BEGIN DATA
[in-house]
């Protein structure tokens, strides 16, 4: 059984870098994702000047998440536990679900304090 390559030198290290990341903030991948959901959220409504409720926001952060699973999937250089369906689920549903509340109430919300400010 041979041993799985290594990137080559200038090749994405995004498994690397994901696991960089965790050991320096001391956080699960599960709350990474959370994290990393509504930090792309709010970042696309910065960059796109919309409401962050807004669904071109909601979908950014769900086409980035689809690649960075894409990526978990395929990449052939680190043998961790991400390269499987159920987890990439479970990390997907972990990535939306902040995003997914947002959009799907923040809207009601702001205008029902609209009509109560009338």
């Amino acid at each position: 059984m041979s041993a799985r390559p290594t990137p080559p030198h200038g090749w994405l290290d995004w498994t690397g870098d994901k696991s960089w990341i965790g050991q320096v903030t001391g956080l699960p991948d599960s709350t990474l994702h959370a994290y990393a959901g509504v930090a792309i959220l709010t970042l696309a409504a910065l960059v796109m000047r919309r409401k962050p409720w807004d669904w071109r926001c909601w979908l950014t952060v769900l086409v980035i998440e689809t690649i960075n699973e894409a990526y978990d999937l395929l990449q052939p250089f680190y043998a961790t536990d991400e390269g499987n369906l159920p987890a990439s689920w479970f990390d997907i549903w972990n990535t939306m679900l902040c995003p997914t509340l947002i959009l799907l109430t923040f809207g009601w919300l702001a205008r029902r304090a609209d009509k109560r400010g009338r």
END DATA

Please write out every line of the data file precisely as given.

[in-house]
């Protein structure tokens, strides 16, 4: 059984870098994702000047998440536990679900304090 390559030198290290990341903030991948959901959220409504409720926001952060699973999937250089369906689920549903509340109430919300400010 041979041993799985290594990137080559200038090749994405995004498994690397994901696991960089965790050991320096001391956080699960599960709350990474959370994290990393509504930090792309709010970042696309910065960059796109919309409401962050807004669904071109909601979908950014769900086409980035689809690649960075894409990526978990395929990449052939680190043998961790991400390269499987159920987890990439479970990390997907972990990535939306902040995003997914947002959009799907923040809207009601702001205008029902609209009509109560009338």
């Amino acid at each position: 059984m041979s041993a799985r390559p290594t990137p080559p030198h200038g090749w994405l290290d995004w498994t690397g870098d994901k696991s960089w990341i965790g050991q320096v903030t001391g956080l699960p991948d599960s709350t990474l994702h959370a994290y990393a959901g509504v930090a792309i959220l709010t970042l696309a409504a910065l960059v796109m000047r919309r409401k962050p409720w807004d669904w071109r926001c909601w979908l950014t952060v769900l086409v980035i998440e689809t690649i960075n699973e894409a990526y978990d999937l395929l990449q052939p250089f680190y043998a961790t536990d991400e390269g499987n369906l159920p987890a990439s689920w479970f990390d997907i549903w972990n990535t939306m679900l902040c995003p997914t509340l947002i959009l799907l109430t923040f809207g009601w919300l702001a205008r029902r304090a609209d009509k109560r400010g009338r």